He could see the glossy oak finish of the desktop, and the monochromatic photo of him and his missus on their bonding day situated proudly in the left corner. A twinge of guilt tickled the bottom of Frederick’s stomach as he looked at the ugly but serene smile on Borris’ face. Despite how justified he knew his actions were, he’d still betrayed his partner in the worst of ways. He’d have to make it up to him somehow after all of this was over.
Sighing, he pushed those thoughts and feelings to the side in order to refocus. Now, where did Borris keep all his important files again? Ah! He remembered; bottom right drawer.
With that image in the forefront of his mind, Frederick reached for the mirror, which was no longer showing their reflection but the inside of the bottom right drawer of Borris’ desk. “He normally keeps all active cases at the front,” he told Vivian as he trailed his fingertips over the file tabs.
Amazing… His - yes, his - little witch’s magic was extraordinary. His little witch was extraordinary.
Laughing, Frederick ran his index finger back up the row of files. “This beats the P.I.U. scrying mirrors by a long shot,” he stated matter of factly.
After another noisy pass of his fingers over each file, he tugged out the one that had ‘Blackwood’ scrawled across the tab in his partner’s blocky handwriting. He set the surprisingly thin case file aside as he considered where any other information would be stored. The only other place he could think of was Moore’s desk.
With his lips turned down in distaste, Frederick racked his brain for the few memories he had of the human’s desk. The mirror shimmered and rippled as he jumped from thought to thought until it finally settled on the image of a bleak utilitarian desk. It was devoid of any personal effects, and only had a single drawer on the left side. He barely recalled catching a glimpse of the inside of the drawer, but it was enough for the mirror to reflect its image.
The inside of the drawer had a single plain manila folder resting at the bottom with ‘Blackwood’ stamped on the front. Even without touching it he could tell it was three times as thick as Borris’ folder.
What could Moore possibly have on his little witch that his partner didn’t?
Scowling, Frederick ripped the folder from the drawer and smacked it down on top of the one beside him. “That should be everything,” he told Vivian, his tone a little sharper than he’d meant it to be.
“Okay,” she murmured. “I’ll release our link then.”
Vivian tugged her hand from his grasp, and the comforting blanket of her magic suddenly snapped, leaving him feeling terribly cold and alone despite her warmth at his side. In the mirror, the angry pinch of his face gave way to a crestfallen frown.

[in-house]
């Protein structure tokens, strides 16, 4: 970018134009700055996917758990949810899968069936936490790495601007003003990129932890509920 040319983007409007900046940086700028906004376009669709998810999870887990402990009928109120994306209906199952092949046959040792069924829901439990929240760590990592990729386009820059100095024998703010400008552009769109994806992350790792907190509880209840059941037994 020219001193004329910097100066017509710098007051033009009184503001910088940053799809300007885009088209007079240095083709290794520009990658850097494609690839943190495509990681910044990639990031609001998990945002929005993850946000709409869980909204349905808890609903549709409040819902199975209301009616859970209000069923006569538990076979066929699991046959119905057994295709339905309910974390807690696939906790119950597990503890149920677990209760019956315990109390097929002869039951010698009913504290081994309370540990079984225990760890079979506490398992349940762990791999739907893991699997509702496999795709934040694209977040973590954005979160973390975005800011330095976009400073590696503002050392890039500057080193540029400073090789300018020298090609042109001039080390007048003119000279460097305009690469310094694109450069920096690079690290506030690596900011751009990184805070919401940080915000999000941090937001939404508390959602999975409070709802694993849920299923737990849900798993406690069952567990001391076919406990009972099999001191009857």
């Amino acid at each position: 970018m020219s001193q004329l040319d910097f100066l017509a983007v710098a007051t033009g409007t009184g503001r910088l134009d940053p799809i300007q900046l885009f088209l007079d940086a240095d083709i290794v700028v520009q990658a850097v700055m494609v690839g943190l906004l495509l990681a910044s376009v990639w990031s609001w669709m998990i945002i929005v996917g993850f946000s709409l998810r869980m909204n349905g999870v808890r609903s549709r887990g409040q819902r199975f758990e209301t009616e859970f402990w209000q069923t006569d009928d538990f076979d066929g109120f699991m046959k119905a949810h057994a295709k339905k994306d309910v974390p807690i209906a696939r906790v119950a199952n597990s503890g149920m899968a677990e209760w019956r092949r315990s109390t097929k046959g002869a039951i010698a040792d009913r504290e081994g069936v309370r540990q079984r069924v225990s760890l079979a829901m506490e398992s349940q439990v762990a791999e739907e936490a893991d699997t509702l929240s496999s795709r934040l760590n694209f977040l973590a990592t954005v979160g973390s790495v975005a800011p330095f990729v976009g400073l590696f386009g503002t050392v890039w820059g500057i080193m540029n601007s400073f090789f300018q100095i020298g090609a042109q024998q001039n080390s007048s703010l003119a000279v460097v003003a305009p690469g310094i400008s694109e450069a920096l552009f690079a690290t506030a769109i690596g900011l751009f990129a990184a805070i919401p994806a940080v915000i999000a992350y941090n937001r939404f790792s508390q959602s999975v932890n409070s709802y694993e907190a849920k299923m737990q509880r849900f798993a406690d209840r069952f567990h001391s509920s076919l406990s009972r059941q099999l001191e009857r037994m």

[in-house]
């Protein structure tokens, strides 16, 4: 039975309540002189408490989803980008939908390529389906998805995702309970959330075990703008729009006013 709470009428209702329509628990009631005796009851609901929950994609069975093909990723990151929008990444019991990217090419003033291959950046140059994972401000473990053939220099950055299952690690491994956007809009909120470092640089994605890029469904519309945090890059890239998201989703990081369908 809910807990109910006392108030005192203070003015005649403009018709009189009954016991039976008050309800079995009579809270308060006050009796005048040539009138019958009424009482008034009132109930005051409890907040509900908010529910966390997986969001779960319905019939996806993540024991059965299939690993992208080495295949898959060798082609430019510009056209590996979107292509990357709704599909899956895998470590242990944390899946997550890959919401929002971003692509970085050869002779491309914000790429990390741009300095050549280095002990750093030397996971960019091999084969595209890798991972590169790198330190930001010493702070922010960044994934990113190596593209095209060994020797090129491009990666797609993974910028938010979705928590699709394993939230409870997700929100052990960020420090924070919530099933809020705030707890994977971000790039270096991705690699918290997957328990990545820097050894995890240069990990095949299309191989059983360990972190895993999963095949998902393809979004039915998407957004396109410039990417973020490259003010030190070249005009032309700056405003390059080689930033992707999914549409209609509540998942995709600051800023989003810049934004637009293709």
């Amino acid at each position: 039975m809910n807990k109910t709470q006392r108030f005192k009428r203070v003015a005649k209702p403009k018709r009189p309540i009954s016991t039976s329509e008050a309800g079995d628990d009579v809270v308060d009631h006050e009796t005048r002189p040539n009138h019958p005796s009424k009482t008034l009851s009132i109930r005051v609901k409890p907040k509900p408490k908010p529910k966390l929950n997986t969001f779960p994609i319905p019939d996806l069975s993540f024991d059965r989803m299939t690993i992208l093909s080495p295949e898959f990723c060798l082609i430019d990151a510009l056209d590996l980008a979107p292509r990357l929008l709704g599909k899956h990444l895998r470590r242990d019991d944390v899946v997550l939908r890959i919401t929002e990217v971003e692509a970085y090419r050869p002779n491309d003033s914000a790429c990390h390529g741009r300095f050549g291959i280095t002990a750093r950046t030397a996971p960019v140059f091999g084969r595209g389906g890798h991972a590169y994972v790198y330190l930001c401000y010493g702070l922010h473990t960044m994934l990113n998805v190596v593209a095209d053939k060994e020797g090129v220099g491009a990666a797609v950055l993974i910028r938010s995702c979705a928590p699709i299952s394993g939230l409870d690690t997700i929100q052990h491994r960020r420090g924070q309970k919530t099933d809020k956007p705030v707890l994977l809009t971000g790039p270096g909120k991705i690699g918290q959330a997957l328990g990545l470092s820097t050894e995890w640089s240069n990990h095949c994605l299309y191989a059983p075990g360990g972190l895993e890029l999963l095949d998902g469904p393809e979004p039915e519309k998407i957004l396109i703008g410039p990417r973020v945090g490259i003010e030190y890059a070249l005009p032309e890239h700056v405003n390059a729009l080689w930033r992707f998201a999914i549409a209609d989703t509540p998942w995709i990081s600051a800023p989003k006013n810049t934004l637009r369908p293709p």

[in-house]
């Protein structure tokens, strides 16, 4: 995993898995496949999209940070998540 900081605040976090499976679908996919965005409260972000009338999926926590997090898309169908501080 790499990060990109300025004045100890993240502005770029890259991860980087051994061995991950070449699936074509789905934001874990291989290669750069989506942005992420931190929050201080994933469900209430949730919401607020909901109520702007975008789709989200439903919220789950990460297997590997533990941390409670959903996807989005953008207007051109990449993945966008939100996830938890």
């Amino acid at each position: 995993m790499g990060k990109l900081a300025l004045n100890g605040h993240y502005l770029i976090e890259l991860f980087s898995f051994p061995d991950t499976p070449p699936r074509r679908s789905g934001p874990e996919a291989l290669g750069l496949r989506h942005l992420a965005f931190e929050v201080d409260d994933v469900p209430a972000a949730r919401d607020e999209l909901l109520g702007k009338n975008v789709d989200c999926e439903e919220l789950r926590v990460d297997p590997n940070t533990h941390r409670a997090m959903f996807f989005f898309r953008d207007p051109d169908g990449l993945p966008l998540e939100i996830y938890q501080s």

Tucking his chin to his chest to hide his face, Frederick said, “You, uh, take Borris’ notes, and I’ll handle Moore’s. That okay?”
“Sure. Whatever you think is best.” She held her hand out for the file, which he quickly handed over before pulling himself up onto the couch with Moore’s file in hand.
Vivian remained on the floor, and that was just fine with him; he needed to focus anyway. As his little witch began to scour the contents of her file, Frederick did the same with his.
The topmost items were what he would expect to be in a case file: crime scene photos, witness and suspect statements, copies of the evidence logs. But what came after those gave him pause. Pages upon pages of handwritten notes, and an old case file that Frederick didn’t recognize. He decided he’d skim over the case file first.
“What the hell?” he muttered, squinting at the grainy crime scene photos that had been copied and printed onto paper.
They looked like pictures of a murder, but it was hard to tell. It honestly just looked like a bunch of vague shadows and shapes to him. Flipping to the next page, he found a photo of - was that? - it was! The photo was of a young Moore, probably around six or seven years old, sitting in the back of an ambulance.
Confused but intrigued, Frederick read through the case a little slower. Well… No wonder Moore was a paranormal hating asshole. It seemed that his mother had been targeted and killed by a witch, which had resulted in a young Moore becoming an orphan. With no leads and practically no evidence to speak of, they’d never caught the witch, and the case had gone cold several years later. But what did this have to do with Vivian?